But it gets even stranger because in the same section of the CBA that states that a player aged 28 does not need to sign an entry level contract it also states the following:

9.2. Age of Players. As used in this Article, “age,” including “First SPC Signing Age” means a Players age on September 15 of the calendar year in which he signs an SPC, regardless of actual age on the date he signs such SPC.

Now I don’t give Gary Bettman and his gang a lot of credit but I will give them the benefit of doubt and assume that they are able to read. Now I believe my reading comprehension skills are not too shabby either and when I read the above it seems clear to me that Frogren’s age when he signs the contract is not an issue but rather his age on September 15th of the year he signs the contract. Now my understanding of the calendar is that August 28th is before September 15th and thus Frogren will be 28 on September 15th. Hmmm, maybe they can’t read all that well.

So you would think that Fletcher just had to call up Mr. Bettman and inform him of the rules and the contract would go through. But apparently that hasn’t happened, or at least Bettman didn’t accept Fletcher’s argument. Instead Frogren’s agent Don Meehan said “We are working with the NHL Players’ Association to resolve the matter.” So it appears that the NHLPA is going to have to file some sort of informal or formal grievance on behalf of Frogren to get the deal to be accepted.

So, what could be the issue? Well, as many of you are probably aware, the NHL and the European teams no longer have an IIHL transfer agreement in place. The transfer agreement allowed NHL teams to bring over their European prospects at a cost of $200,000. But now there is no agreement and thus NHL teams are technically free to bring over whoever they want, potentially even players signed to a contract with a European club with no compensation required. Essentially the NHL could grab any European player regardless of their contractual situation with no consequences. Conversely the European teams could do the same. In essense a contract signed in one league is not required to be honoured by other leagues.

This is a potentially big issue for the NHL because of the cration of the new Russian super league. If the Russian Continental Hockey League is not required to honour NHL contracts there is no obligation by Continental League teams to wait for an NHL players contract to expire before the lure them over to Russia to play. The fear is that at some point down the road, maybe one year, maybe 5 years, some Russian team will offer Alex Ovechkin or Evgeni Malkin a $20 million a year contract that Ovechkin or Malkin can refuse and the NHL will lose one of their prime superstars. So, it is in the best interest of the NHL to not get into the habit of breaking existing contracts and set a precident.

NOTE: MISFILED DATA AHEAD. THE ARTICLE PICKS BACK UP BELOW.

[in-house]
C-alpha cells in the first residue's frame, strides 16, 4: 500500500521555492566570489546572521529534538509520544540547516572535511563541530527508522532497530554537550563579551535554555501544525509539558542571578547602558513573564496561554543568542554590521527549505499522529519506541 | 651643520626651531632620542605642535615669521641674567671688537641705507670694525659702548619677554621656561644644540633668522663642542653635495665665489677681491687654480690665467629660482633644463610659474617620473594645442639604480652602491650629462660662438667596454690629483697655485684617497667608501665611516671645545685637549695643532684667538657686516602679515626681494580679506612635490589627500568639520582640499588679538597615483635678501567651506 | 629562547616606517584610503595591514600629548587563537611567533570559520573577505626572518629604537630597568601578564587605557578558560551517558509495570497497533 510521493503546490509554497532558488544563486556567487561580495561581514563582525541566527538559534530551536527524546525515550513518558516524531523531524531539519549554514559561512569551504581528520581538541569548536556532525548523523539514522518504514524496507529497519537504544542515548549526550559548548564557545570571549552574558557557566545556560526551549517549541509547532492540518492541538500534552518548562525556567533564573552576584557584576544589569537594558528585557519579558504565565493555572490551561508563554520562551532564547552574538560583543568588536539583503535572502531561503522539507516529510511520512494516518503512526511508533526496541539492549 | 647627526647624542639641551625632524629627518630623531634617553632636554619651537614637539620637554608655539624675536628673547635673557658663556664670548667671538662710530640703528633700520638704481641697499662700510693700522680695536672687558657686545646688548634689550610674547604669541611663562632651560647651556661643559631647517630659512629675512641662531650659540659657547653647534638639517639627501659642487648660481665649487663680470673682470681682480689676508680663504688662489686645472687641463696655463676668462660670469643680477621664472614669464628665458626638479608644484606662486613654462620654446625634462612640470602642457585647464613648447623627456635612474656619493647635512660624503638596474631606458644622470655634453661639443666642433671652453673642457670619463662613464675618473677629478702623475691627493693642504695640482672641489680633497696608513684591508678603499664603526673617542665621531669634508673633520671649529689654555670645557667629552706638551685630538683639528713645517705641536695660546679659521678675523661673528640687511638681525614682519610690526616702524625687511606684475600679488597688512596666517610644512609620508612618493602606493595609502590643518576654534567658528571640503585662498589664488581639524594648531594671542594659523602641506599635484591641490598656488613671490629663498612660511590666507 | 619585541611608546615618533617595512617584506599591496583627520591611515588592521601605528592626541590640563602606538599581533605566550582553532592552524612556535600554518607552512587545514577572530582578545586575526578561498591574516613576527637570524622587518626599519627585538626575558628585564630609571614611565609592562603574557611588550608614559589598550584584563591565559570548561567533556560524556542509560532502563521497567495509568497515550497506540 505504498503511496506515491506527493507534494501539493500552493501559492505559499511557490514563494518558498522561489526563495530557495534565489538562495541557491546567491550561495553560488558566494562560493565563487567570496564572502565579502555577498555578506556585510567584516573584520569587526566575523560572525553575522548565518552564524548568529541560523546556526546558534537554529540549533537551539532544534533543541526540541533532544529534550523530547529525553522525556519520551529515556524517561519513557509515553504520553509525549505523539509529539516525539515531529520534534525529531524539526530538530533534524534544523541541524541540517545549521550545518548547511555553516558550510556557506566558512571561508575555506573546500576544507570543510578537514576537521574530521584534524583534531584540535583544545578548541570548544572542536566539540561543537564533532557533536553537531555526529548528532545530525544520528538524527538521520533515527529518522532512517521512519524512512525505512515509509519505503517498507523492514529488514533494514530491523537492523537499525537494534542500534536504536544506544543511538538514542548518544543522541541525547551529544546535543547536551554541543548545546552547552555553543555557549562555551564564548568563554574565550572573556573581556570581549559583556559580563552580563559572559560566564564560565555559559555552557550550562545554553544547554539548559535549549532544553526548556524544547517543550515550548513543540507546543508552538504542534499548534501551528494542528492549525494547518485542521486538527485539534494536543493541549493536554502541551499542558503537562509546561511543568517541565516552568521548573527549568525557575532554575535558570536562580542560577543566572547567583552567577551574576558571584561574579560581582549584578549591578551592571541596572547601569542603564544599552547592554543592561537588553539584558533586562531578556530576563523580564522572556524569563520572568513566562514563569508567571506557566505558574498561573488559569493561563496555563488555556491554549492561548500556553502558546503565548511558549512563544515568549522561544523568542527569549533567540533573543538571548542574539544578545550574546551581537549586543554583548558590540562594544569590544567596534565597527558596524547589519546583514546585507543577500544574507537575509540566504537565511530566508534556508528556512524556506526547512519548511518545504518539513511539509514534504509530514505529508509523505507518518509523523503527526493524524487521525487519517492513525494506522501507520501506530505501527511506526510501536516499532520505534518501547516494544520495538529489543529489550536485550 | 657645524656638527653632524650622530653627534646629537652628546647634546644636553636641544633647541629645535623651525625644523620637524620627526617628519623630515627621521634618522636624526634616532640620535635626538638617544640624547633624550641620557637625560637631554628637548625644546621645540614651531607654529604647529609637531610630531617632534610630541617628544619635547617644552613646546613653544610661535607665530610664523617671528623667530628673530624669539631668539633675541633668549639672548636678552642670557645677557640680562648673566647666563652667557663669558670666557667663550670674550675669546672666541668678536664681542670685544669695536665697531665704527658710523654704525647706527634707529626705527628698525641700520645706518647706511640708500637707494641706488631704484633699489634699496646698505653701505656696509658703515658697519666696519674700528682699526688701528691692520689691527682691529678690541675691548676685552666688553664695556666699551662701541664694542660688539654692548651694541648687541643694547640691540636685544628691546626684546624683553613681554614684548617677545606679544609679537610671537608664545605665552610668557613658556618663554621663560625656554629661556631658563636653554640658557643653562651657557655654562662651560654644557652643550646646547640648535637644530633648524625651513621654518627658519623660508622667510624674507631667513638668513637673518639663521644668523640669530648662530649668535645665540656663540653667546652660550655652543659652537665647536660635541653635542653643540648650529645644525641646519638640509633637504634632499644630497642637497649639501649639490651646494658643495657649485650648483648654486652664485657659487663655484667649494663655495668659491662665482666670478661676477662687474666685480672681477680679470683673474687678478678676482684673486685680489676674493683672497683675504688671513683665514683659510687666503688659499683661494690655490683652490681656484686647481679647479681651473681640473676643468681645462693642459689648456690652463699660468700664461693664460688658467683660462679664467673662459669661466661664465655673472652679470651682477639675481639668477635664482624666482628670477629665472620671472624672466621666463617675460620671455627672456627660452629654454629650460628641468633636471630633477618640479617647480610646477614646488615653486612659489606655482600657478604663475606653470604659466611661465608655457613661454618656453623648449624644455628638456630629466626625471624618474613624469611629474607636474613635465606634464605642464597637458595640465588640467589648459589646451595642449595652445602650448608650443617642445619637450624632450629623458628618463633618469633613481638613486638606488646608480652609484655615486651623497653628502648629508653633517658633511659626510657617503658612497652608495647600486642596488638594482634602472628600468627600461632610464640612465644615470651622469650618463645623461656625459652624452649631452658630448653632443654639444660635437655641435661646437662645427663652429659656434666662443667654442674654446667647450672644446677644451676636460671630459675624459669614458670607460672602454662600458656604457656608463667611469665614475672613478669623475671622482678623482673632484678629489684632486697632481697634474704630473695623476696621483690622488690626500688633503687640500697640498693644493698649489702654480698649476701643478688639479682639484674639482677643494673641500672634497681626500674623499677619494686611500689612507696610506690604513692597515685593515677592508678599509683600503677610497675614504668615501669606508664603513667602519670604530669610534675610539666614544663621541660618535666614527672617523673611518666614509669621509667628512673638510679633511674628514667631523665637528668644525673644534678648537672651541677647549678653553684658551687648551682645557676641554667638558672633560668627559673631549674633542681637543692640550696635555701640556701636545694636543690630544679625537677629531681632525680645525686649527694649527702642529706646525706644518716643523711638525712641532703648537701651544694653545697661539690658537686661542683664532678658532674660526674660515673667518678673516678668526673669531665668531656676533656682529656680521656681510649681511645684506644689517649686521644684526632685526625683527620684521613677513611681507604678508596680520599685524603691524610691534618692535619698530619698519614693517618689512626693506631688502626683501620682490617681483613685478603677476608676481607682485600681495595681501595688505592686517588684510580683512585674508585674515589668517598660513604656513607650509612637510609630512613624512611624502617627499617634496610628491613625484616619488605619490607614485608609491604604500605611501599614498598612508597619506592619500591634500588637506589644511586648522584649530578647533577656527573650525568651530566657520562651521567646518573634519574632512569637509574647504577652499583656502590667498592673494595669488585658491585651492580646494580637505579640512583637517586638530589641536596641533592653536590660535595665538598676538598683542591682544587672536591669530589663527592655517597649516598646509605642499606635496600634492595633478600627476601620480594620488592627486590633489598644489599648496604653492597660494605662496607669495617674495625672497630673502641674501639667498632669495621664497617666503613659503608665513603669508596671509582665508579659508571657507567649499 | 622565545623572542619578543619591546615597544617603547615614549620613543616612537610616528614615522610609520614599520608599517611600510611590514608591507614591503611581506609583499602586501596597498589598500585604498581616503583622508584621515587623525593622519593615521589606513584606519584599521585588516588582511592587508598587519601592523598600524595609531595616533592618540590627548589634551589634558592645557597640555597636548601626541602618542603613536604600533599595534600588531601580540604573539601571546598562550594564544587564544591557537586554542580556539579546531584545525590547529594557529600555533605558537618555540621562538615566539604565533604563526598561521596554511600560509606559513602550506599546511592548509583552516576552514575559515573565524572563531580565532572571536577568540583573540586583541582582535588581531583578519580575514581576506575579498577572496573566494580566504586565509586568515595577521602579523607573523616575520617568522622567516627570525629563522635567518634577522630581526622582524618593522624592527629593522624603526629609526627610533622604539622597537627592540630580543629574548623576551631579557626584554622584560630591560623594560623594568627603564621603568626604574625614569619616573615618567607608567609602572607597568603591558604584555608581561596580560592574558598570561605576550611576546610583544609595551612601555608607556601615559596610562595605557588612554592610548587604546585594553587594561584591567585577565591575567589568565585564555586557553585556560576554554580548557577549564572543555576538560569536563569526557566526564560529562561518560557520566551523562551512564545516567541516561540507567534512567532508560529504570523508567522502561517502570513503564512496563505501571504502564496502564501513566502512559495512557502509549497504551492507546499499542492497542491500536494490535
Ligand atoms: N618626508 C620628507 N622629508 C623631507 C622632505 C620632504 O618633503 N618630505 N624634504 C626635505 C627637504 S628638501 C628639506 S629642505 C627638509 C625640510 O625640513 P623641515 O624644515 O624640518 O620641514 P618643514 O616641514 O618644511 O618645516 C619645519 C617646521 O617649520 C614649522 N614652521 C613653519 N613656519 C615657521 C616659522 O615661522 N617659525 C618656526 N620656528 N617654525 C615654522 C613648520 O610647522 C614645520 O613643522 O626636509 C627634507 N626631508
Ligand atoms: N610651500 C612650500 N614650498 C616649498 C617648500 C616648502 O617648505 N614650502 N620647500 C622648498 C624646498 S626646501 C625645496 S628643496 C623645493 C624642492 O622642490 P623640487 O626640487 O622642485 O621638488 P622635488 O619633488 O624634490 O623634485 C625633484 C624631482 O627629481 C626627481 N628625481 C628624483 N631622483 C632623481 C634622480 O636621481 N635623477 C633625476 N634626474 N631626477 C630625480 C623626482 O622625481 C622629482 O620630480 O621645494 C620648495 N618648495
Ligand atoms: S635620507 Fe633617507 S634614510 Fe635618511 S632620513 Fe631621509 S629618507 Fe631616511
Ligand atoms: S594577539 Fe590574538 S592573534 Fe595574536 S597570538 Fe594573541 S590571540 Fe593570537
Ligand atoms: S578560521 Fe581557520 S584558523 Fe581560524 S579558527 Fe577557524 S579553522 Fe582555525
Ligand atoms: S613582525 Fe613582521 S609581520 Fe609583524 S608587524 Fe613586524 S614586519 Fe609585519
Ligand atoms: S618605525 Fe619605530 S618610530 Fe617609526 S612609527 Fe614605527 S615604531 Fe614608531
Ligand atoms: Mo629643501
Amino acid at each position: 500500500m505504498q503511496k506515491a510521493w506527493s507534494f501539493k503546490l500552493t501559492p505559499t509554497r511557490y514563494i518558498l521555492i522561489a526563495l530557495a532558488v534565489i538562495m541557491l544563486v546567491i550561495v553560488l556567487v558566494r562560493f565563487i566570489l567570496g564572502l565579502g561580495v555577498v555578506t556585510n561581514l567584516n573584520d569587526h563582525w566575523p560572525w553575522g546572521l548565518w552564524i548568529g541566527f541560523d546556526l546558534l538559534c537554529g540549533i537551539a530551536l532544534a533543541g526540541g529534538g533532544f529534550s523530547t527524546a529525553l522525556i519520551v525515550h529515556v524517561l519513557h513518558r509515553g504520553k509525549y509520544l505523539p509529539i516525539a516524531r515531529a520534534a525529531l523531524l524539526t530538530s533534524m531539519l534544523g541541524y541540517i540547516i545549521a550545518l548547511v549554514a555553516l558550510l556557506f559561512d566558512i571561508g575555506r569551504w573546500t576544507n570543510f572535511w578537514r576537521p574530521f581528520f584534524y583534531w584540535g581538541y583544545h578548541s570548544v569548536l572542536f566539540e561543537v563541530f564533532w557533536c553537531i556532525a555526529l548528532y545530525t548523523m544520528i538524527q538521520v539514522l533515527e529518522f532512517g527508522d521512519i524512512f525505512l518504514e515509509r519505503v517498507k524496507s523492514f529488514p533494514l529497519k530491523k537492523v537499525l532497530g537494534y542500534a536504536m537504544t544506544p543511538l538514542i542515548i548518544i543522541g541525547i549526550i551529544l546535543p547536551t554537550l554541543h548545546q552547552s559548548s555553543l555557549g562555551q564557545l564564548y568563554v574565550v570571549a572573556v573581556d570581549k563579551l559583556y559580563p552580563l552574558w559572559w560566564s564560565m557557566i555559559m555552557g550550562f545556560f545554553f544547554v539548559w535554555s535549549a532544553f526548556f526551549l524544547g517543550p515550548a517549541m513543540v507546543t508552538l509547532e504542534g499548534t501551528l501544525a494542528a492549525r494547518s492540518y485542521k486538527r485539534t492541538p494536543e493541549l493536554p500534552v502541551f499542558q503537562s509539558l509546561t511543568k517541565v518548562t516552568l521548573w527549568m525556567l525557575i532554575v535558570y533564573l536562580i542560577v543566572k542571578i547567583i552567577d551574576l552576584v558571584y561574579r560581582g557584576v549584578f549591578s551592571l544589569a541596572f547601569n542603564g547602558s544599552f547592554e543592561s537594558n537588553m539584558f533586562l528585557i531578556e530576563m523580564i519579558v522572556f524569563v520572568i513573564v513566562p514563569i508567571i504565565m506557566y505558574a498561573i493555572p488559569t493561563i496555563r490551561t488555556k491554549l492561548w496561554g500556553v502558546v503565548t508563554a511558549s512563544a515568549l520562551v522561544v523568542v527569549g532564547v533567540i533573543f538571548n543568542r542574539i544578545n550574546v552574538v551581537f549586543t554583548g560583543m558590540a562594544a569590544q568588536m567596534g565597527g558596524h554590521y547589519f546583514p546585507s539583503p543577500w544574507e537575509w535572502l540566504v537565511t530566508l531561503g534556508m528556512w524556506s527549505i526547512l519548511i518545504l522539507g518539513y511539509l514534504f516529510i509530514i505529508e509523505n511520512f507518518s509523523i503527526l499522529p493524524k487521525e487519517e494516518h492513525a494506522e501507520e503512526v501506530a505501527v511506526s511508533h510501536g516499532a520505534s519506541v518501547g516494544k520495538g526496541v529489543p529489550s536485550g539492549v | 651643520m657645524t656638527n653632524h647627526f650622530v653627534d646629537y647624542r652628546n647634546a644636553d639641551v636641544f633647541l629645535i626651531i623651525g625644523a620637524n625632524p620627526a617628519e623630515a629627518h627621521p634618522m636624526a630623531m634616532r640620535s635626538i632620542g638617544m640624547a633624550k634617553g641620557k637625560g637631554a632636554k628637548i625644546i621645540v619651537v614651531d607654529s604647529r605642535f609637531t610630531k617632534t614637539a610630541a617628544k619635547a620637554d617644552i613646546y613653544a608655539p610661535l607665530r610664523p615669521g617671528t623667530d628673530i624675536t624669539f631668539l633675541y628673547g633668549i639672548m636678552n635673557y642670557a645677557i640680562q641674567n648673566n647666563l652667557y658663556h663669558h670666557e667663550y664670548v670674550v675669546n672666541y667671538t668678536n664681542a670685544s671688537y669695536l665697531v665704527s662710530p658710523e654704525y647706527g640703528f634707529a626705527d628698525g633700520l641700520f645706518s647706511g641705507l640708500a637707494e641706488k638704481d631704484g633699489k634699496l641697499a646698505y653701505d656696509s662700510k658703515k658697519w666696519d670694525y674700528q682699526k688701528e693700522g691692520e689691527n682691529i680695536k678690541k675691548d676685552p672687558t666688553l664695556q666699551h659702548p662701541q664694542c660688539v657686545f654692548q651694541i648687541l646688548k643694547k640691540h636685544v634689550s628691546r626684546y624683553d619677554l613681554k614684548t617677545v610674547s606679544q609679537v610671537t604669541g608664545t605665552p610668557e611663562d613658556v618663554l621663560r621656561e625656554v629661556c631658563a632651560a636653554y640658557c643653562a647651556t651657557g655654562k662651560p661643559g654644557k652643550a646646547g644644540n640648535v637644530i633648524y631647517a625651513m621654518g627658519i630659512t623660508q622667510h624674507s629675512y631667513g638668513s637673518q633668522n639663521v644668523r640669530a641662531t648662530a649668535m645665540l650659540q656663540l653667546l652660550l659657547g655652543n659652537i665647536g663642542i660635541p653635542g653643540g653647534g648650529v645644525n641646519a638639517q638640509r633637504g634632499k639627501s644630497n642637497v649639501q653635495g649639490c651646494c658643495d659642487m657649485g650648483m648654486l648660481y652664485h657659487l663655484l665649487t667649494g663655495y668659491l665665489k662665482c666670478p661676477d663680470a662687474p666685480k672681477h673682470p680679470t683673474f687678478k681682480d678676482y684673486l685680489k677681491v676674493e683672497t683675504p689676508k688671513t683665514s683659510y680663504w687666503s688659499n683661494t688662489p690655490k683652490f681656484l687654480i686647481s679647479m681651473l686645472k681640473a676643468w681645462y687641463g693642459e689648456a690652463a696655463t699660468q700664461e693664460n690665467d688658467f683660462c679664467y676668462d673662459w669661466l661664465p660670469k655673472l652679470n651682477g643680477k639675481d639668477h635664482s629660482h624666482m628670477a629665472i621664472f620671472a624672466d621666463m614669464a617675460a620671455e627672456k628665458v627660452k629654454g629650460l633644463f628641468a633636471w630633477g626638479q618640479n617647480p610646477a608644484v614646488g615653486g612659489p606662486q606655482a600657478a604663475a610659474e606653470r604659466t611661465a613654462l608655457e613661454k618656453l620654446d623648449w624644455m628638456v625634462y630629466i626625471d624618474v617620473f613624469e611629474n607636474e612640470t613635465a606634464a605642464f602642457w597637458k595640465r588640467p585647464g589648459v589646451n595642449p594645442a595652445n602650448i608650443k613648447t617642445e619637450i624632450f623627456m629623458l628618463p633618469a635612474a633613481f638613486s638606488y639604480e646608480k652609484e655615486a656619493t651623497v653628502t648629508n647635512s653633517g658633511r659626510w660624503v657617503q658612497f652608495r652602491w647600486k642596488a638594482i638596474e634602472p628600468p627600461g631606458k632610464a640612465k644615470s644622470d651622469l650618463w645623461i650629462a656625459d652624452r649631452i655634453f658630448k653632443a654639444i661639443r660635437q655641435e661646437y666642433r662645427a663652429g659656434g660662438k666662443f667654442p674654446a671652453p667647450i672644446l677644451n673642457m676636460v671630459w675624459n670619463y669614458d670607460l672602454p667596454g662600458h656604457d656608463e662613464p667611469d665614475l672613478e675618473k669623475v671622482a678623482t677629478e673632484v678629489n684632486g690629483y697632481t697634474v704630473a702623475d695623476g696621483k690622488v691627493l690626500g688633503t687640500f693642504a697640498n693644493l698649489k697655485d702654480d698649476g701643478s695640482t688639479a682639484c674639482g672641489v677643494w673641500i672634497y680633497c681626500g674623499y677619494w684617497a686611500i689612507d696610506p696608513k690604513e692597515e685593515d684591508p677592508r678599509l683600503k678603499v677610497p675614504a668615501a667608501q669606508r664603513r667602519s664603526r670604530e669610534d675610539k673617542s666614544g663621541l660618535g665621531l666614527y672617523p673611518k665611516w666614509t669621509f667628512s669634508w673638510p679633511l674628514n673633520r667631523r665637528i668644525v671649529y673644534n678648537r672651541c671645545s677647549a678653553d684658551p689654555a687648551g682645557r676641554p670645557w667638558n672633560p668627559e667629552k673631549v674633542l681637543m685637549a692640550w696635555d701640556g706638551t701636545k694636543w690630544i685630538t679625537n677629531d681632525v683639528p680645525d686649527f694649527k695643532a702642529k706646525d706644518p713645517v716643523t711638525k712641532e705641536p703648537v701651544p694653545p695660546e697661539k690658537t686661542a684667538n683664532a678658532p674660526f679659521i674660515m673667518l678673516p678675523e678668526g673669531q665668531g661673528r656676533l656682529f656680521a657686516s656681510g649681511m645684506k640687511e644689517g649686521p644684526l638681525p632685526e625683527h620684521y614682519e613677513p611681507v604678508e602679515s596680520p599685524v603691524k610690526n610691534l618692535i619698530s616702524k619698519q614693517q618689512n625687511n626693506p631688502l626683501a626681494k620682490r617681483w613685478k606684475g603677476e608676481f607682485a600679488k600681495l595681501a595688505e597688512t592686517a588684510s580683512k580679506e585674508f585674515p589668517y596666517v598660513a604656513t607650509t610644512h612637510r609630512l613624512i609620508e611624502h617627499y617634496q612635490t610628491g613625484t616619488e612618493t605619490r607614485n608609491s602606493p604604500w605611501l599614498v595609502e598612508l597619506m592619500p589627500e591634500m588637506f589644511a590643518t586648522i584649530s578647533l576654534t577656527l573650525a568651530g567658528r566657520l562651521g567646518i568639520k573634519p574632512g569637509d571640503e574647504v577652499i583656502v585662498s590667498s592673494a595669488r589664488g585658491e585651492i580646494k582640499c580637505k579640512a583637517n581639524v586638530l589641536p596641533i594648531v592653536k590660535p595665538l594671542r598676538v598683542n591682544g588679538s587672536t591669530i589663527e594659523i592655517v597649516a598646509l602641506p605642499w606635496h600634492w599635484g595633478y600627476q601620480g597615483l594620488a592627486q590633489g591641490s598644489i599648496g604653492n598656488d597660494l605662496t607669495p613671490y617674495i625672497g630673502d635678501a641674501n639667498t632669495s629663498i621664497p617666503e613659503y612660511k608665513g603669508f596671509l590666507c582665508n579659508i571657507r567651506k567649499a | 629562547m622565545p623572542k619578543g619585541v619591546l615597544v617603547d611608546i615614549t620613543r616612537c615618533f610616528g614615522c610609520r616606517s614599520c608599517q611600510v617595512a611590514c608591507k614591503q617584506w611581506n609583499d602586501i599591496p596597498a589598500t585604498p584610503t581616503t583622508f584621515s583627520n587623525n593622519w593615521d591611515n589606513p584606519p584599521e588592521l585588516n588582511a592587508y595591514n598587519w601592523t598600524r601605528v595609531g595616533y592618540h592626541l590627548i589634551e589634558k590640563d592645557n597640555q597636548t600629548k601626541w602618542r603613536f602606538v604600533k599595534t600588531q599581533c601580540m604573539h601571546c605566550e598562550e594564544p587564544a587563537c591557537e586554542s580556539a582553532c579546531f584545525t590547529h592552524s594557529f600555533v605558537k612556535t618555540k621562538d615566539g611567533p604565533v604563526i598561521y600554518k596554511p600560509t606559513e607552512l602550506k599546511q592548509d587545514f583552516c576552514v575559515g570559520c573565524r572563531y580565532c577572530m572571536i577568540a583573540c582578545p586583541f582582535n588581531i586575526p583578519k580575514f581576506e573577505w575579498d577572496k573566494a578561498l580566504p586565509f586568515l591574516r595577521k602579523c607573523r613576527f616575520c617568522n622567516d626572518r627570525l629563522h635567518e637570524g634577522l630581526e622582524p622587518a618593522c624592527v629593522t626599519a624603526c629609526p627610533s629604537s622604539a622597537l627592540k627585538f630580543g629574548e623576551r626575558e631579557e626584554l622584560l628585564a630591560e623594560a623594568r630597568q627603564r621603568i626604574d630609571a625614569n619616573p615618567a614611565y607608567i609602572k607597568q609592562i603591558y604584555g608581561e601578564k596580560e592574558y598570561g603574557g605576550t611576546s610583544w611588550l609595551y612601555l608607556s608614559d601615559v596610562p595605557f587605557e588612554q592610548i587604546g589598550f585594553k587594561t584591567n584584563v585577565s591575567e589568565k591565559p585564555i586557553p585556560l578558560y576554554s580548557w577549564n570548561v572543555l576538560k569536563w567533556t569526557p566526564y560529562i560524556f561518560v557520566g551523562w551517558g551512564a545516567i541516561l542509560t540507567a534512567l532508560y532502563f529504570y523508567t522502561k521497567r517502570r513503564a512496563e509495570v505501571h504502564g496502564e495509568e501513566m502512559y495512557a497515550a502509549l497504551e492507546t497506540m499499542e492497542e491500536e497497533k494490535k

And guess what? Jonas Frogren has an existing contract with Farjestad. The Hockey News Ryan Dixon has an interesting story on the Frogren contract and how he himself is going to buyout the final year of his Farjestad contract.

In the absence of a player transfer agreement between the NHL and IIHF, teams associated with both organizations have agreed not to go after players currently under contract on either side of the Atlantic.

The NHL’s collective bargaining agreement prevents teams from negotiating individual release fees with each other, but by giving Frogren the money directly by way of a salary – which will count against the cap – the Leafs found a way to get it done.

To get around those issues the Leafs are seemingly intending to give Frogren a hefty signing bonus which Frogren will use to personally buy out the contract he has with Farjestad. So if this is all true, could the NHL big wigs be looking at the hefty signing bonus and Frogren’s personal buyout as a workaround to the system and ultimately create a fear that this could be the first step down a downward slope to a near anarchy system where contracts on both sides of the ocean are not honoured as the NHL hopes they will be? Could this be the reason why this seemingly imminent announcement more than a week ago still has not been announced and is this the reason why the NHL is playing every possible card in the book to hold up the signing, including playing semantic games with CBA rules that are seeming perfectly clear to anyone able to read? It is the only possible motive for the NHL nixing the deal that I can see.